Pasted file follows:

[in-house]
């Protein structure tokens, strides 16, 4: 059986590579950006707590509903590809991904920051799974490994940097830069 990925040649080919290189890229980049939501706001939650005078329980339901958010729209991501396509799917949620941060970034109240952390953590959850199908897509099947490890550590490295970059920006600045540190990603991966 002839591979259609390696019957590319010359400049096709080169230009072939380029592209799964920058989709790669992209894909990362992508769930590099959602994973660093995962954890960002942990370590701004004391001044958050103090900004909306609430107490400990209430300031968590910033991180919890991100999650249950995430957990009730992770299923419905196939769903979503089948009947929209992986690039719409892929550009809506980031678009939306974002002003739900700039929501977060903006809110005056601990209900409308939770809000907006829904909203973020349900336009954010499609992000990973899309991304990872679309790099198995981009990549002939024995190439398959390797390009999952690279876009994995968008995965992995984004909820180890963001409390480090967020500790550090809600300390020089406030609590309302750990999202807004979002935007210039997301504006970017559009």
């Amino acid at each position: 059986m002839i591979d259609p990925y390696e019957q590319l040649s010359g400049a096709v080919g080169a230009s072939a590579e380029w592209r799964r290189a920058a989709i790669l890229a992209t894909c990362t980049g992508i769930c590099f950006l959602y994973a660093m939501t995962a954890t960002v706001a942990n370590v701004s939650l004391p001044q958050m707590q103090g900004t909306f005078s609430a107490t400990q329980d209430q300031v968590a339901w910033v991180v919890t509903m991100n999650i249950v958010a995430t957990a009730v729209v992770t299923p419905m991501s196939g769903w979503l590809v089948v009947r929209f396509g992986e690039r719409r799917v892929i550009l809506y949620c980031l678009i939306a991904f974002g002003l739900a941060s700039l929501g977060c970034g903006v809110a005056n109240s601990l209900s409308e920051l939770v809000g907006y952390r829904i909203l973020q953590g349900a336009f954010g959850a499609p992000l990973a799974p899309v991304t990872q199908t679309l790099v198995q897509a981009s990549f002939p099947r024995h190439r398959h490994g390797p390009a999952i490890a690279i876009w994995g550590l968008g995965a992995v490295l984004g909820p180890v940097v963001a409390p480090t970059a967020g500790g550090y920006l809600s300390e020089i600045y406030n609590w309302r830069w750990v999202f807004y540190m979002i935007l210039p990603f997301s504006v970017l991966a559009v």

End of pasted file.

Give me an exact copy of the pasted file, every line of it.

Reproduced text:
[in-house]
């Protein structure tokens, strides 16, 4: 059986590579950006707590509903590809991904920051799974490994940097830069 990925040649080919290189890229980049939501706001939650005078329980339901958010729209991501396509799917949620941060970034109240952390953590959850199908897509099947490890550590490295970059920006600045540190990603991966 002839591979259609390696019957590319010359400049096709080169230009072939380029592209799964920058989709790669992209894909990362992508769930590099959602994973660093995962954890960002942990370590701004004391001044958050103090900004909306609430107490400990209430300031968590910033991180919890991100999650249950995430957990009730992770299923419905196939769903979503089948009947929209992986690039719409892929550009809506980031678009939306974002002003739900700039929501977060903006809110005056601990209900409308939770809000907006829904909203973020349900336009954010499609992000990973899309991304990872679309790099198995981009990549002939024995190439398959390797390009999952690279876009994995968008995965992995984004909820180890963001409390480090967020500790550090809600300390020089406030609590309302750990999202807004979002935007210039997301504006970017559009």
């Amino acid at each position: 059986m002839i591979d259609p990925y390696e019957q590319l040649s010359g400049a096709v080919g080169a230009s072939a590579e380029w592209r799964r290189a920058a989709i790669l890229a992209t894909c990362t980049g992508i769930c590099f950006l959602y994973a660093m939501t995962a954890t960002v706001a942990n370590v701004s939650l004391p001044q958050m707590q103090g900004t909306f005078s609430a107490t400990q329980d209430q300031v968590a339901w910033v991180v919890t509903m991100n999650i249950v958010a995430t957990a009730v729209v992770t299923p419905m991501s196939g769903w979503l590809v089948v009947r929209f396509g992986e690039r719409r799917v892929i550009l809506y949620c980031l678009i939306a991904f974002g002003l739900a941060s700039l929501g977060c970034g903006v809110a005056n109240s601990l209900s409308e920051l939770v809000g907006y952390r829904i909203l973020q953590g349900a336009f954010g959850a499609p992000l990973a799974p899309v991304t990872q199908t679309l790099v198995q897509a981009s990549f002939p099947r024995h190439r398959h490994g390797p390009a999952i490890a690279i876009w994995g550590l968008g995965a992995v490295l984004g909820p180890v940097v963001a409390p480090t970059a967020g500790g550090y920006l809600s300390e020089i600045y406030n609590w309302r830069w750990v999202f807004y540190m979002i935007l210039p990603f997301s504006v970017l991966a559009v």